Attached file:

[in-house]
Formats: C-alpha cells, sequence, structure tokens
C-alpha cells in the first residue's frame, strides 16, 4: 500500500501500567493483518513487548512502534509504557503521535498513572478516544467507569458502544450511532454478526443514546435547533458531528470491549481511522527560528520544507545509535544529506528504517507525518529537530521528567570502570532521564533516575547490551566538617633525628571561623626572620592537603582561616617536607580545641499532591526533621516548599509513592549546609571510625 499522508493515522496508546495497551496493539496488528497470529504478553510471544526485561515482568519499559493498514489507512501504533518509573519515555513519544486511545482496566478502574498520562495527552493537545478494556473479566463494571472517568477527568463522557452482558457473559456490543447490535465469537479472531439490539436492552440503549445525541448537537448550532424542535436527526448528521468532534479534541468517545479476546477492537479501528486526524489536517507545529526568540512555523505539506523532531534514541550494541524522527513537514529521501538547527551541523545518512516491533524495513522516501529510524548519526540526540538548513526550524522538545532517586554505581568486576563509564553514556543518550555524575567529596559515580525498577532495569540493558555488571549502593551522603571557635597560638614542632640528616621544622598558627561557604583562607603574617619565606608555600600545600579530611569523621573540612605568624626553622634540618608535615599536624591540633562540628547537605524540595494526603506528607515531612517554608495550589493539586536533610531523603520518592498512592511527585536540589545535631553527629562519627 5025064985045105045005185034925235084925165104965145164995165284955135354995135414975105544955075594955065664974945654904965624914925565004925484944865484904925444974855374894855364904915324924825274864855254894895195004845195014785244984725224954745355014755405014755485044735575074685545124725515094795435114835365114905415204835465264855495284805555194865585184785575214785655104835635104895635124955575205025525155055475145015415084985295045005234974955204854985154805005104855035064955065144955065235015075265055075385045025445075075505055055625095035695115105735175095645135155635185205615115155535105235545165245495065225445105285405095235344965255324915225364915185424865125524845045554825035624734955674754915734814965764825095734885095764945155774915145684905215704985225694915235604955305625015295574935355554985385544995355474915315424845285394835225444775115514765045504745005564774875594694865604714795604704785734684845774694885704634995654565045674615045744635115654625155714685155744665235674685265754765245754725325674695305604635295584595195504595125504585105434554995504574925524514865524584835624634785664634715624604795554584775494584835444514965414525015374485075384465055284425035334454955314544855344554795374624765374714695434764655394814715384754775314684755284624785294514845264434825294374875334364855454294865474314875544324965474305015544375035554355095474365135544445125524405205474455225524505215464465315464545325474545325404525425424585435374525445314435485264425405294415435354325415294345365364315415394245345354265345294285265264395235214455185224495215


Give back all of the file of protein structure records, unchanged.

[in-house]
Formats: C-alpha cells, sequence, structure tokens
C-alpha cells in the first residue's frame, strides 16, 4: 500500500501500567493483518513487548512502534509504557503521535498513572478516544467507569458502544450511532454478526443514546435547533458531528470491549481511522527560528520544507545509535544529506528504517507525518529537530521528567570502570532521564533516575547490551566538617633525628571561623626572620592537603582561616617536607580545641499532591526533621516548599509513592549546609571510625 499522508493515522496508546495497551496493539496488528497470529504478553510471544526485561515482568519499559493498514489507512501504533518509573519515555513519544486511545482496566478502574498520562495527552493537545478494556473479566463494571472517568477527568463522557452482558457473559456490543447490535465469537479472531439490539436492552440503549445525541448537537448550532424542535436527526448528521468532534479534541468517545479476546477492537479501528486526524489536517507545529526568540512555523505539506523532531534514541550494541524522527513537514529521501538547527551541523545518512516491533524495513522516501529510524548519526540526540538548513526550524522538545532517586554505581568486576563509564553514556543518550555524575567529596559515580525498577532495569540493558555488571549502593551522603571557635597560638614542632640528616621544622598558627561557604583562607603574617619565606608555600600545600579530611569523621573540612605568624626553622634540618608535615599536624591540633562540628547537605524540595494526603506528607515531612517554608495550589493539586536533610531523603520518592498512592511527585536540589545535631553527629562519627 5025064985045105045005185034925235084925165104965145164995165284955135354995135414975105544955075594955065664974945654904965624914925565004925484944865484904925444974855374894855364904915324924825274864855254894895195004845195014785244984725224954745355014755405014755485044735575074685545124725515094795435114835365114905415204835465264855495284805555194865585184785575214785655104835635104895635124955575205025525155055475145015415084985295045005234974955204854985154805005104855035064955065144955065235015075265055075385045025445075075505055055625095035695115105735175095645135155635185205615115155535105235545165245495065225445105285405095235344965255324915225364915185424865125524845045554825035624734955674754915734814965764825095734885095764945155774915145684905215704985225694915235604955305625015295574935355554985385544995355474915315424845285394835225444775115514765045504745005564774875594694865604714795604704785734684845774694885704634995654565045674615045744635115654625155714685155744665235674685265754765245754725325674695305604635295584595195504595125504585105434554995504574925524514865524584835624634785664634715624604795554584775494584835444514965414525015374485075384465055284425035334454955314544855344554795374624765374714695434764655394814715384754775314684755284624785294514845264434825294374875334364855454294865474314875544324965474305015544375035554355095474365135544445125524405205474455225524505215464465315464545325474545325404525425424585435374525445314435485264425405294415435354325415294345365364315415394245345354265345294285265264395235214455185224495215